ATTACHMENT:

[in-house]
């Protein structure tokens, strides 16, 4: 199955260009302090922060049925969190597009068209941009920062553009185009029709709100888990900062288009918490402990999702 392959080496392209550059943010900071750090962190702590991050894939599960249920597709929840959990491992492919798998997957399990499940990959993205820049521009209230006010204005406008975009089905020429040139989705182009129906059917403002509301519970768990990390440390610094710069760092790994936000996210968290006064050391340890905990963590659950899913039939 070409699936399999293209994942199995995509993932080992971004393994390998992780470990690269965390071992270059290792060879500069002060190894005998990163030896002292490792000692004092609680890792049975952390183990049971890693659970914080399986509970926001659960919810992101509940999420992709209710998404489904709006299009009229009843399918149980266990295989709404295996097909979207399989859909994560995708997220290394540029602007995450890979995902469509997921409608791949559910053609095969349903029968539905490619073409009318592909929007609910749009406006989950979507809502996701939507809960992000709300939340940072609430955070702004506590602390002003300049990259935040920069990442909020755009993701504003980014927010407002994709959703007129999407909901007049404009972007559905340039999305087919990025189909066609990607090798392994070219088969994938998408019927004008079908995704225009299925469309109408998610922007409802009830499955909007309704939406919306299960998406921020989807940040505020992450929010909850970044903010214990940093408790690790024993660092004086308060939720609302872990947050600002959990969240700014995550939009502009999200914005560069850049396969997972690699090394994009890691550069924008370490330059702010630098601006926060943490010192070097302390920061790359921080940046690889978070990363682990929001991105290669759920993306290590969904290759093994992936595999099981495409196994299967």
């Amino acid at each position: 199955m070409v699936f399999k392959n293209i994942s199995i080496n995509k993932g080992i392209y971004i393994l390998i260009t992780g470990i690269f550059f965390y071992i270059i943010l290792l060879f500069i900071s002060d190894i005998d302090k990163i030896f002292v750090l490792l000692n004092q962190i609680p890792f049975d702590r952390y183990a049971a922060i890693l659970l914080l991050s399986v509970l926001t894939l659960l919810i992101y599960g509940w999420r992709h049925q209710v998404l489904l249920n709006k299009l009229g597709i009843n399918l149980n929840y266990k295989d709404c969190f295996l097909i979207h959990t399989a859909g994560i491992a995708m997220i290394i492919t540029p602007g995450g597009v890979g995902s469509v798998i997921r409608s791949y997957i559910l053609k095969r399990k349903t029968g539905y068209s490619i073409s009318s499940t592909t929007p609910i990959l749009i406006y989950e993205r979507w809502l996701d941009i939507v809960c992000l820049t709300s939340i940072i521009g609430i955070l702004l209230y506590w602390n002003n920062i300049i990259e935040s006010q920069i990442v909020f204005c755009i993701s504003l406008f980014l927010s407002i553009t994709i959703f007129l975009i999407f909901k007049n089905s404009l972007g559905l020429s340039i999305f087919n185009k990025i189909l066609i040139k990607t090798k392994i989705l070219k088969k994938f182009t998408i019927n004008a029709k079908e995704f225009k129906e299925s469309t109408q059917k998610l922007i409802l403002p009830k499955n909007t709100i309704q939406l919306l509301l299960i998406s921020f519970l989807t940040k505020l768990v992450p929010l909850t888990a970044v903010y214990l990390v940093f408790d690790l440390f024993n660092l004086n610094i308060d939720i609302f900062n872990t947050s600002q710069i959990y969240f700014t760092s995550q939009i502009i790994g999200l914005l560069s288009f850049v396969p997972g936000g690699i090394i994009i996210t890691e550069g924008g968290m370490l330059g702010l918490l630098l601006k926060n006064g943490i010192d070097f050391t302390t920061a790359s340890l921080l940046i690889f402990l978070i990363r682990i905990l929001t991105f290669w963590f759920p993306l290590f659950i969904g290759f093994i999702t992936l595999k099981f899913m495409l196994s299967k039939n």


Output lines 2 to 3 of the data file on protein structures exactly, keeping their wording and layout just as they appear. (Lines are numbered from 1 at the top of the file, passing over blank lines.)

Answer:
């Protein structure tokens, strides 16, 4: 199955260009302090922060049925969190597009068209941009920062553009185009029709709100888990900062288009918490402990999702 392959080496392209550059943010900071750090962190702590991050894939599960249920597709929840959990491992492919798998997957399990499940990959993205820049521009209230006010204005406008975009089905020429040139989705182009129906059917403002509301519970768990990390440390610094710069760092790994936000996210968290006064050391340890905990963590659950899913039939 070409699936399999293209994942199995995509993932080992971004393994390998992780470990690269965390071992270059290792060879500069002060190894005998990163030896002292490792000692004092609680890792049975952390183990049971890693659970914080399986509970926001659960919810992101509940999420992709209710998404489904709006299009009229009843399918149980266990295989709404295996097909979207399989859909994560995708997220290394540029602007995450890979995902469509997921409608791949559910053609095969349903029968539905490619073409009318592909929007609910749009406006989950979507809502996701939507809960992000709300939340940072609430955070702004506590602390002003300049990259935040920069990442909020755009993701504003980014927010407002994709959703007129999407909901007049404009972007559905340039999305087919990025189909066609990607090798392994070219088969994938998408019927004008079908995704225009299925469309109408998610922007409802009830499955909007309704939406919306299960998406921020989807940040505020992450929010909850970044903010214990940093408790690790024993660092004086308060939720609302872990947050600002959990969240700014995550939009502009999200914005560069850049396969997972690699090394994009890691550069924008370490330059702010630098601006926060943490010192070097302390920061790359921080940046690889978070990363682990929001991105290669759920993306290590969904290759093994992936595999099981495409196994299967």
């Amino acid at each position: 199955m070409v699936f399999k392959n293209i994942s199995i080496n995509k993932g080992i392209y971004i393994l390998i260009t992780g470990i690269f550059f965390y071992i270059i943010l290792l060879f500069i900071s002060d190894i005998d302090k990163i030896f002292v750090l490792l000692n004092q962190i609680p890792f049975d702590r952390y183990a049971a922060i890693l659970l914080l991050s399986v509970l926001t894939l659960l919810i992101y599960g509940w999420r992709h049925q209710v998404l489904l249920n709006k299009l009229g597709i009843n399918l149980n929840y266990k295989d709404c969190f295996l097909i979207h959990t399989a859909g994560i491992a995708m997220i290394i492919t540029p602007g995450g597009v890979g995902s469509v798998i997921r409608s791949y997957i559910l053609k095969r399990k349903t029968g539905y068209s490619i073409s009318s499940t592909t929007p609910i990959l749009i406006y989950e993205r979507w809502l996701d941009i939507v809960c992000l820049t709300s939340i940072i521009g609430i955070l702004l209230y506590w602390n002003n920062i300049i990259e935040s006010q920069i990442v909020f204005c755009i993701s504003l406008f980014l927010s407002i553009t994709i959703f007129l975009i999407f909901k007049n089905s404009l972007g559905l020429s340039i999305f087919n185009k990025i189909l066609i040139k990607t090798k392994i989705l070219k088969k994938f182009t998408i019927n004008a029709k079908e995704f225009k129906e299925s469309t109408q059917k998610l922007i409802l403002p009830k499955n909007t709100i309704q939406l919306l509301l299960i998406s921020f519970l989807t940040k505020l768990v992450p929010l909850t888990a970044v903010y214990l990390v940093f408790d690790l440390f024993n660092l004086n610094i308060d939720i609302f900062n872990t947050s600002q710069i959990y969240f700014t760092s995550q939009i502009i790994g999200l914005l560069s288009f850049v396969p997972g936000g690699i090394i994009i996210t890691e550069g924008g968290m370490l330059g702010l918490l630098l601006k926060n006064g943490i010192d070097f050391t302390t920061a790359s340890l921080l940046i690889f402990l978070i990363r682990i905990l929001t991105f290669w963590f759920p993306l290590f659950i969904g290759f093994i999702t992936l595999k099981f899913m495409l196994s299967k039939n």